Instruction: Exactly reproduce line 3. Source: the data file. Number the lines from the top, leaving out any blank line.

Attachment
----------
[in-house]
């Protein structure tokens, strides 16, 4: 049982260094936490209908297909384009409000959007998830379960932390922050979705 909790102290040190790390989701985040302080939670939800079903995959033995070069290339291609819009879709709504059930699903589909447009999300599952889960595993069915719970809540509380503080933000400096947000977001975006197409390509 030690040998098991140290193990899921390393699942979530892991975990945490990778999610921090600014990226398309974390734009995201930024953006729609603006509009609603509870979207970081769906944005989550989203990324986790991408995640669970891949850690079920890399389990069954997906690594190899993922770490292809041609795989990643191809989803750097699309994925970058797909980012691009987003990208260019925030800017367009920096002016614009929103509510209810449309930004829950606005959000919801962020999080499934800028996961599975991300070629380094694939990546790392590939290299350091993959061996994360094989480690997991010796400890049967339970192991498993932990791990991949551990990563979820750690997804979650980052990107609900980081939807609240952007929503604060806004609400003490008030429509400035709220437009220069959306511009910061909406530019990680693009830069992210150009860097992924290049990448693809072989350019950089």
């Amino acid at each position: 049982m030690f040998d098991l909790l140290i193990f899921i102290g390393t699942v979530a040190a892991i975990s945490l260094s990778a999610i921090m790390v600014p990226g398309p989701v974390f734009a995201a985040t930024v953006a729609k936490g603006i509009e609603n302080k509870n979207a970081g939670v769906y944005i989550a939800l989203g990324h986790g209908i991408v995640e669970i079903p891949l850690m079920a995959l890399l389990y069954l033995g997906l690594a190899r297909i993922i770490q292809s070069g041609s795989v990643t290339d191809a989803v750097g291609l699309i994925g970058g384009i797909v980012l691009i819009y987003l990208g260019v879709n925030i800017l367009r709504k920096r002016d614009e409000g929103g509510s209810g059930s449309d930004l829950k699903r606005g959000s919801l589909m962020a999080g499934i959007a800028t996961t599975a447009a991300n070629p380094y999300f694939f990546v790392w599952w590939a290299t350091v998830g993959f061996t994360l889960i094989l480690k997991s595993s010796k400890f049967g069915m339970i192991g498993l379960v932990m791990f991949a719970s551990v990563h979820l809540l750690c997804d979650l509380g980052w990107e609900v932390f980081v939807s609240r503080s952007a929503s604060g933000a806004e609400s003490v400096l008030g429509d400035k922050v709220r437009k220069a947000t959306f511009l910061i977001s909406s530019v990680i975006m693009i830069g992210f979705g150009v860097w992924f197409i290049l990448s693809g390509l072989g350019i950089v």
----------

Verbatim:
């Amino acid at each position: 049982m030690f040998d098991l909790l140290i193990f899921i102290g390393t699942v979530a040190a892991i975990s945490l260094s990778a999610i921090m790390v600014p990226g398309p989701v974390f734009a995201a985040t930024v953006a729609k936490g603006i509009e609603n302080k509870n979207a970081g939670v769906y944005i989550a939800l989203g990324h986790g209908i991408v995640e669970i079903p891949l850690m079920a995959l890399l389990y069954l033995g997906l690594a190899r297909i993922i770490q292809s070069g041609s795989v990643t290339d191809a989803v750097g291609l699309i994925g970058g384009i797909v980012l691009i819009y987003l990208g260019v879709n925030i800017l367009r709504k920096r002016d614009e409000g929103g509510s209810g059930s449309d930004l829950k699903r606005g959000s919801l589909m962020a999080g499934i959007a800028t996961t599975a447009a991300n070629p380094y999300f694939f990546v790392w599952w590939a290299t350091v998830g993959f061996t994360l889960i094989l480690k997991s595993s010796k400890f049967g069915m339970i192991g498993l379960v932990m791990f991949a719970s551990v990563h979820l809540l750690c997804d979650l509380g980052w990107e609900v932390f980081v939807s609240r503080s952007a929503s604060g933000a806004e609400s003490v400096l008030g429509d400035k922050v709220r437009k220069a947000t959306f511009l910061i977001s909406s530019v990680i975006m693009i830069g992210f979705g150009v860097w992924f197409i290049l990448s693809g390509l072989g350019i950089v």